Composable technology is a highly debated topic, currently at its peak in terms of interest from marketing technology professionals. With the hype come inflated expectations, different interpretations and vendors using it left, right and centre to describe their solutions. In this first episode of our 3-part series, we break it down into the essentials and explain why you and your organisation should care.
According to MultiMinds, composable technology revolves around four key pillars:
- Ecosystem thinking
- Building blocks
Over the years, MarTech vendors have come to realise they cannot meet all customer needs by themselves. Instead, they have started to focus more on co-creation, collaboration, and synergies with other solutions as part of an ecosystem thinking mentality. This has in turn lead to a specialisation of tools, where instead of vendors trying to build and sell complex “do it all” solutions, they have focused on one single task or purpose and doing that extremely well. This specialisation was accompanied by a proliferation of MarTech tools to fill every possible niche, fuelled by the constant pressure of disruptive innovation the marketing sector has known over the last two decades (e-commerce, social networks, smartphones, apps, chatbots, generative AI…). Combined, the specialisation and proliferation of tools has also forced the industry to invest in interoperability, where connections between different solutions can be automated and data can be exchanged in well-defined formats without the need of people manually copy pasting records from one tool to the next. Ultimately, this has produced building blocks, allowing companies to assemble, disassemble and reassemble best of breed components based on their needs.
These building blocks are mostly based on the same technology principles, defined with the acronym ‘MACH’:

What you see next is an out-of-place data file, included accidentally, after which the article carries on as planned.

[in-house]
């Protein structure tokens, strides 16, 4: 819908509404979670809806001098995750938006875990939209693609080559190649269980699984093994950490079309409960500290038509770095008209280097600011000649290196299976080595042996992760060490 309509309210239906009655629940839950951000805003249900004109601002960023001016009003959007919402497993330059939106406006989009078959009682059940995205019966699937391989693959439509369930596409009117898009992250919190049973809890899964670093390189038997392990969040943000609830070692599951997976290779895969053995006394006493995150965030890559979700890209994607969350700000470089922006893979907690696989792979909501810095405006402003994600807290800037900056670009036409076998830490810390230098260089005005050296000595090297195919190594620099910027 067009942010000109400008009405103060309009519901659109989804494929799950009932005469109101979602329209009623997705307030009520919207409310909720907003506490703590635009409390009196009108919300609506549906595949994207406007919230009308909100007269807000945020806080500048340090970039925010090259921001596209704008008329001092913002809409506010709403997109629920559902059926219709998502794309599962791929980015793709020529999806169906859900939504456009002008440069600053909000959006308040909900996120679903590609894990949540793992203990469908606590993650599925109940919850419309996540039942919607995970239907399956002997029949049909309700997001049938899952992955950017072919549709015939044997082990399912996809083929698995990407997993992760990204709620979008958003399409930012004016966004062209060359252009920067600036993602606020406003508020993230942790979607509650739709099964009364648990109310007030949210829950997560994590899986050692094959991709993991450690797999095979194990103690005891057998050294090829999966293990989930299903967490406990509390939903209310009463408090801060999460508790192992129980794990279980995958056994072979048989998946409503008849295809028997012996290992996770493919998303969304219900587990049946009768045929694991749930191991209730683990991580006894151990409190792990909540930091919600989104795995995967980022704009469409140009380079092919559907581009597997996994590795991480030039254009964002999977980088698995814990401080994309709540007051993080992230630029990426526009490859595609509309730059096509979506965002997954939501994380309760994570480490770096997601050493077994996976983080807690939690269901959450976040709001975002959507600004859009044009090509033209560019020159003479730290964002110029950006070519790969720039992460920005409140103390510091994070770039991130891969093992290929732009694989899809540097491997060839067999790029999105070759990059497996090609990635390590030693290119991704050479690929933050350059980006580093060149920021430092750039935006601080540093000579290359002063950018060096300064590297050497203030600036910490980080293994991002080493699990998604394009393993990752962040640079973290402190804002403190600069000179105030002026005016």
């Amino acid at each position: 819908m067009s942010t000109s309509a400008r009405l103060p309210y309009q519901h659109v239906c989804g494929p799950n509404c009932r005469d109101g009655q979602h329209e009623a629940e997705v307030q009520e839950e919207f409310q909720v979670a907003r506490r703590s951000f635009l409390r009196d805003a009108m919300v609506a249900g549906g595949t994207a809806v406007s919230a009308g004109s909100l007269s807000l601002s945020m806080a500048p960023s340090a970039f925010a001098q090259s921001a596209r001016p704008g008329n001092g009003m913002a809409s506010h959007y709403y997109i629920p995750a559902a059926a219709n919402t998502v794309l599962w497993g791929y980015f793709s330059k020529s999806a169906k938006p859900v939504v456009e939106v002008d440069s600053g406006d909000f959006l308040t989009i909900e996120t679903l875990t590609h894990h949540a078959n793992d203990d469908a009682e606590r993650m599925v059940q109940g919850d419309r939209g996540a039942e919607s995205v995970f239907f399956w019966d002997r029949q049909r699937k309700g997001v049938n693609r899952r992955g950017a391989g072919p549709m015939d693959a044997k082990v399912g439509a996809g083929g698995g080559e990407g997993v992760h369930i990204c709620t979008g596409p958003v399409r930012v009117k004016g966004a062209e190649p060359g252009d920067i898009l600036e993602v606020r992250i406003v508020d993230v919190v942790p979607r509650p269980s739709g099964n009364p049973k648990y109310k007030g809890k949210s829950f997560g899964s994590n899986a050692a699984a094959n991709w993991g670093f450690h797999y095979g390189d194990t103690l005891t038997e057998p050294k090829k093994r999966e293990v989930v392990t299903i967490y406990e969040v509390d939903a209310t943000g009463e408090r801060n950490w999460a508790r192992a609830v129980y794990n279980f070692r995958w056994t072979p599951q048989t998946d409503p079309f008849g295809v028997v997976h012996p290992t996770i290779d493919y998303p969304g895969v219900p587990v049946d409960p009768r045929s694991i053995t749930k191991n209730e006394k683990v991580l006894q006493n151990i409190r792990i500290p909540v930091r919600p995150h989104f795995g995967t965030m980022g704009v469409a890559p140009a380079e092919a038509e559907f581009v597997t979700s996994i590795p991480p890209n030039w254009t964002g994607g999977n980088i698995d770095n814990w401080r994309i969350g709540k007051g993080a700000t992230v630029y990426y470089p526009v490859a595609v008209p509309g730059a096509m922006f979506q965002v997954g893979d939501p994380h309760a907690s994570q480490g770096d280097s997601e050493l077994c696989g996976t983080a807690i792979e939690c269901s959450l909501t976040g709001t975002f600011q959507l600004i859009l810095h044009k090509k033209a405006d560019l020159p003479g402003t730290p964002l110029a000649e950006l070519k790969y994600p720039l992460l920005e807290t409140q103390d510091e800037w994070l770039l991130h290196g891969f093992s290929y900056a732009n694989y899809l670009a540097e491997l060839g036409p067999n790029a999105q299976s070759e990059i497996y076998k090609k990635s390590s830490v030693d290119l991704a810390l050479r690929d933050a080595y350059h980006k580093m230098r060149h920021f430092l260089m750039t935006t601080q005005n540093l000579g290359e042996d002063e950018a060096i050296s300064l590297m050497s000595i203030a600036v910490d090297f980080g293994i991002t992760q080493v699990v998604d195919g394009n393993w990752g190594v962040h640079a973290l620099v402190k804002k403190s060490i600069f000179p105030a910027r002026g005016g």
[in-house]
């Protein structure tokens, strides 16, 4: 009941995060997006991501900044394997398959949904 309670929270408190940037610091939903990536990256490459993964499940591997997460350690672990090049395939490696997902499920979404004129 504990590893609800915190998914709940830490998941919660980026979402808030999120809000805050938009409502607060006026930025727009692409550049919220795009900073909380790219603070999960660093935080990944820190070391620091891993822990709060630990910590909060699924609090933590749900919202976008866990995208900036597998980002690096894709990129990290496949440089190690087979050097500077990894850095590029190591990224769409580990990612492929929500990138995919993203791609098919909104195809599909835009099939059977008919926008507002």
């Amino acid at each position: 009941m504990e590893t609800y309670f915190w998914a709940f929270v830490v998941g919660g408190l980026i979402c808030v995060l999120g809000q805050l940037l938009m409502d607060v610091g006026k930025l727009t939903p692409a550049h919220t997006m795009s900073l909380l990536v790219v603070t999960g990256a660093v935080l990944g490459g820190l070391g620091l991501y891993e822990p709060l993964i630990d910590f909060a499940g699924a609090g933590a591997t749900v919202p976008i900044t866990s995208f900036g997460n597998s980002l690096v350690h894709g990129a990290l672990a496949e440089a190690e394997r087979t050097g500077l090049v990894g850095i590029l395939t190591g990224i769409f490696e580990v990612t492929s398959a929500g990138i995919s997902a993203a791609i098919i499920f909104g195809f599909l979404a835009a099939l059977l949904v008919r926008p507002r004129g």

- Microservices: building blocks for software applications. Each microservice performs a specific task and works together with others to create a complete application.
- APIs: facilitate a service-oriented development approach, enabling internal communication between microservices and external integration with third-party systems.
- Cloud-native: enables applications to easily handle increased demand or workload by providing flexible resource allocation, ensuring optimal performance and availability.
- Headless: allows for more flexibility and customisation for a better customer experience. It enables independent updates and improves the front and backend without affecting each other.
For our more technical reader base, these principles won’t be new. Within IT and Software Engineering, these have been best practices and principles for the past 20 years, allowing developers to ‘compose’ applications. It’s only in the past 5 years, however, that the bridge between marketing technology and ‘traditional’ IT has been getting smaller and smaller. What is new though, is the ability to build business solutions in a ‘composable’ way through the rise of low-code and no-code platforms (for example: Microsoft PowerApps). Looking at the next 5 years, Generative AI is poised to take us the rest of the way with its ability to translate natural language into code for processing data and connecting to APIs.
An example applied to the realm of Customer Data Platforms (CDP), a CDP typically exists of the following capabilities:
- Data collection
- Data storage
- Identity resolution
- Data transformation/enrichment
- Audience building
- Insights & reporting
- Data science (propensity to buy, churn prediction)
Organisations looking to implement a CDP have the freedom to choose between a spectrum of different solutions, ranging from buying an all-in-one CDP solution to cover all capabilities or the go for a specialised solution for each capability and stringing those building blocks together into a working end-to-end platform.